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ARS Home » Plains Area » Lubbock, Texas » Cropping Systems Research Laboratory » Wind Erosion and Water Conservation Research » Research » Publications at this Location » Publication #136713


item Acosta-Martinez, Veronica
item Zobeck, Teddy
item GILL, T
item Kennedy, Ann

Submitted to: Agronomy Abstracts
Publication Type: Abstract Only
Publication Acceptance Date: 11/10/2002
Publication Date: 11/14/2002
Citation: Acosta Martinez, V., Zobeck, T.M., Gill, T.E., Kennedy, A.C. 2002. Microbial community structure and enzyme activities in semi-arid agricultural soils[abstract]. ASA-CSSA-SSSA Joint Annual Meeting. Indianapolis, Indiana. November 10-14, 2002.

Interpretive Summary: None required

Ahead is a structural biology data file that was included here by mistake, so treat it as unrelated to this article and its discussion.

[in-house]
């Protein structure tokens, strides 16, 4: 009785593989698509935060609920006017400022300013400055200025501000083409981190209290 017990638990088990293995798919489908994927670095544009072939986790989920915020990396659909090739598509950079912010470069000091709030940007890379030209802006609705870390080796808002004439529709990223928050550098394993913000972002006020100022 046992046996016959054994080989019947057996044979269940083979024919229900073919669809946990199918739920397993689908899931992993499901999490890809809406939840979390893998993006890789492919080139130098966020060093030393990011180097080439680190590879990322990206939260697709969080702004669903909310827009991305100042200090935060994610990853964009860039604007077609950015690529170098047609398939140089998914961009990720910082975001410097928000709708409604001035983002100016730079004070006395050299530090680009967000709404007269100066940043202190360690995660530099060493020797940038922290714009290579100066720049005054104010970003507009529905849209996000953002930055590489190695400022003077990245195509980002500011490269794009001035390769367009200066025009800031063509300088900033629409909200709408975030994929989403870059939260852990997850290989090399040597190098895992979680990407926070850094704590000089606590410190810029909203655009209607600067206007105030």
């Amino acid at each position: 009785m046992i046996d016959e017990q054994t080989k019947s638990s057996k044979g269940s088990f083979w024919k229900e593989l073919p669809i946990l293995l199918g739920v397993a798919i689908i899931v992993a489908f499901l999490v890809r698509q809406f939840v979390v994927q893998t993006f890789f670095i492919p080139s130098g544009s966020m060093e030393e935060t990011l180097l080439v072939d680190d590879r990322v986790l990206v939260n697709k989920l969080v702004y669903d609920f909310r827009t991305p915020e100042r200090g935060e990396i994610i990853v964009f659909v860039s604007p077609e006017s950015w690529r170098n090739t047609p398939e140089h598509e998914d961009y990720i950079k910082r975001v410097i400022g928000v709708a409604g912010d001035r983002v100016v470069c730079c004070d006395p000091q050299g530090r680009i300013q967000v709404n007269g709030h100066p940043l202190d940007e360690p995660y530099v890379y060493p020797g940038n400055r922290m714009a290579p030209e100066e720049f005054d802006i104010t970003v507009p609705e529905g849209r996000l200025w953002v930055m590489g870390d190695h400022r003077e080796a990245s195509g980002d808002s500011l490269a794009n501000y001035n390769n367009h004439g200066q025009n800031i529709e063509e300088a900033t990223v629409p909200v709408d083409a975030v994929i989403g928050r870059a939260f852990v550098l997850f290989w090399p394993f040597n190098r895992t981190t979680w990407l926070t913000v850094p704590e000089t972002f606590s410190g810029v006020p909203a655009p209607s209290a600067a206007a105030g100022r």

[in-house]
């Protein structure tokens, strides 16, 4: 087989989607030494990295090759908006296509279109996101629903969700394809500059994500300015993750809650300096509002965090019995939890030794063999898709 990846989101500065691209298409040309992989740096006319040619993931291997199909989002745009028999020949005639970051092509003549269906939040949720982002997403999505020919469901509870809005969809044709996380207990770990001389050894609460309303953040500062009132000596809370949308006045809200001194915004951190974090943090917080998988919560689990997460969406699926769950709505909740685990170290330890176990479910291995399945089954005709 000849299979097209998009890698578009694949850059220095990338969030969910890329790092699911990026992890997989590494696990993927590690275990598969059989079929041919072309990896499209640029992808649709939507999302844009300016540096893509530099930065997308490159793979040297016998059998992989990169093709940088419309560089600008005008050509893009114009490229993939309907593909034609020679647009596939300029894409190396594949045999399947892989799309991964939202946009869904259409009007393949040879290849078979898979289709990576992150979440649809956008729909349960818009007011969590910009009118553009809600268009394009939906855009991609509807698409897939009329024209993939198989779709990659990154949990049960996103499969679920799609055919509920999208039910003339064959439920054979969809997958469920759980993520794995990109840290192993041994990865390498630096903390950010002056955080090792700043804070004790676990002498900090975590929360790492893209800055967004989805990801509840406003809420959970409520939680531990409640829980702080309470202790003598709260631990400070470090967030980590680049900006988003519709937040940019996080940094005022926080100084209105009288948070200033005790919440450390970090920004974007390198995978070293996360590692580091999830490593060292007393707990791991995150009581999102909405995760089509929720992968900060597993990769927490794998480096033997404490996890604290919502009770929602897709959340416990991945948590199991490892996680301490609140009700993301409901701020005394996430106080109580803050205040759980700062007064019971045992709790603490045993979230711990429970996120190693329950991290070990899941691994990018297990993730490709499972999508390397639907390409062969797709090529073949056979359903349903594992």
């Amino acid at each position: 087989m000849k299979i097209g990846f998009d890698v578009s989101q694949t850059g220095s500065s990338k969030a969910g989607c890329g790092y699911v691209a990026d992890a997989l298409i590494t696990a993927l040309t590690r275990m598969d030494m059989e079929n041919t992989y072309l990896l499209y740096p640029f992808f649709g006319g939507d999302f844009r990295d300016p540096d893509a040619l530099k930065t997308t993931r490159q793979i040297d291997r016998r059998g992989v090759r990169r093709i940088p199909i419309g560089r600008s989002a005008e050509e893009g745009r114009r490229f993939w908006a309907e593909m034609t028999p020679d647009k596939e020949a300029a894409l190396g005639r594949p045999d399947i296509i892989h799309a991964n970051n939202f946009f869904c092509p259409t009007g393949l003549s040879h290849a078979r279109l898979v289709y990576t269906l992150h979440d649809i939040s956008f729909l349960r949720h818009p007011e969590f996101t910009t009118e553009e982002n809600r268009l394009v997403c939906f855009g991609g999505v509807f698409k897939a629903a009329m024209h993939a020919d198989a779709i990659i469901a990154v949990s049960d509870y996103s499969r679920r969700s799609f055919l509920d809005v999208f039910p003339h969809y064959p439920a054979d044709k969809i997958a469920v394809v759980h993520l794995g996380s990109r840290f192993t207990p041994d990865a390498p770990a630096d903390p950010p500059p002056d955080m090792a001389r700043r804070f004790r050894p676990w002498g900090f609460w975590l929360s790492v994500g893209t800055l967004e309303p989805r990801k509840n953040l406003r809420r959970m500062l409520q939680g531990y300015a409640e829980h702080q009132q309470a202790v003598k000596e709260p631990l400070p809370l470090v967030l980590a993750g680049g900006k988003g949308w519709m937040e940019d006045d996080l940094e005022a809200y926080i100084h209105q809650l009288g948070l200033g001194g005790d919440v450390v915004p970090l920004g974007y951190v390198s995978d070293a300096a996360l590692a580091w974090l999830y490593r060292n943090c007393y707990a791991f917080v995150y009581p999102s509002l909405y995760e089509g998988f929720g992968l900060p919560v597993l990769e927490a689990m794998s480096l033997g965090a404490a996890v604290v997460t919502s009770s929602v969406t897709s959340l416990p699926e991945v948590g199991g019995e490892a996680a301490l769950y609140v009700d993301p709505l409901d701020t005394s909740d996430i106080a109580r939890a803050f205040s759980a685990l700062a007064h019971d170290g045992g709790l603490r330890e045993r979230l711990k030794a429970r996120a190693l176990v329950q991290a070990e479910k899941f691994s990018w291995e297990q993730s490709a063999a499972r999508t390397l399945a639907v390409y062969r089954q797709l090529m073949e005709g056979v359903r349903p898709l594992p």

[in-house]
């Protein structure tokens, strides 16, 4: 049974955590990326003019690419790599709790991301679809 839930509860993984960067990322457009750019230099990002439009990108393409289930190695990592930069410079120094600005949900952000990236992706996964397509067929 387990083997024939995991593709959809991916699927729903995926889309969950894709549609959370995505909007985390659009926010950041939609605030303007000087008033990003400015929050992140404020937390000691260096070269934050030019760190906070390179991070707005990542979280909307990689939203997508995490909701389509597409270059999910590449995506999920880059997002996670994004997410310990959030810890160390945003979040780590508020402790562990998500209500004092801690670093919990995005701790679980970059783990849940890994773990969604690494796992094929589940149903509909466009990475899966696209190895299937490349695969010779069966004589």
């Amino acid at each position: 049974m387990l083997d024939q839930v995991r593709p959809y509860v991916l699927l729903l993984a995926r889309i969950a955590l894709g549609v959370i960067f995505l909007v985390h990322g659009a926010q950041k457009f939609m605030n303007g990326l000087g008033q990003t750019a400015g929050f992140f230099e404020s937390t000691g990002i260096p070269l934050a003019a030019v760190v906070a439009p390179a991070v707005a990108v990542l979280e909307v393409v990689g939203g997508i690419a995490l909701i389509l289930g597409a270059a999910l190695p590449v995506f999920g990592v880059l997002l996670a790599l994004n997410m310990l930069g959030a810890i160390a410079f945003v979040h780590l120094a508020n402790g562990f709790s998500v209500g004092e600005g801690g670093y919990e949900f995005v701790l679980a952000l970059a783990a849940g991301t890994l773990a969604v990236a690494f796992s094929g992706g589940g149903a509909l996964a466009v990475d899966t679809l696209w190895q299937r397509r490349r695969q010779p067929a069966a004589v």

Technical Abstract: The effect of management on the microbial community structure and enzyme activities of three semiarid soils from Southern High Plains of Texas were investigated. The soils (sandy clay loam, fine sandy loam and loam) were under continuous cotton (Gossypium hirsutum L.) or in cotton -peanut (Arachis hypogaea L.), -sorghum (Sorghum bicolor L.) or -wheat (Triticum aestivum L.) rotations, and had different water management (irrigated or dryland) and tillage practices (conservation: minimum, reduced, no-tillage, or conventional). The activities of beta-glucosidase, beta-glucosaminidase, alkaline phosphatase, and arylsulfatase were significantly (P<0.05) increased in the three soils when cotton was rotated with sorghum or wheat in comparison to continuous cotton. This was also true under conservation practices when compared to the corresponding rotation under conventional tillage. Principal Component Analysis (PCA) demonstrated high variability in the FAME profiles of the fine sandy loam compared to the loam explained by PC1 which accounted for 20 percent of the variance while the variability between the sandy clay loam and loam was explained by PC2 (13 percent of variance). The levels of a15:0 (bacteria indicator) ranged from 1.61±0.25% in cotton-peanut/irrigated/no-till (fine sandy loam) to 3.86±0.48% in cotton-sorghum/dry-land/conservation tillage (sandy clay loam) and the levels of 18:3w6c (fungi indicator) ranged from non-detectable in most of the samples of the sandy clay loam to 4.03±0.21 percent in sorghum-cotton/irrigated/conventional tillage (loam). No significant differences were detected in FAME profiles due to management within same soil in this year. Enzyme activities demonstrated the benefits of conservation practices and crop rotations over conventional practices with continuous cotton for semiarid soils.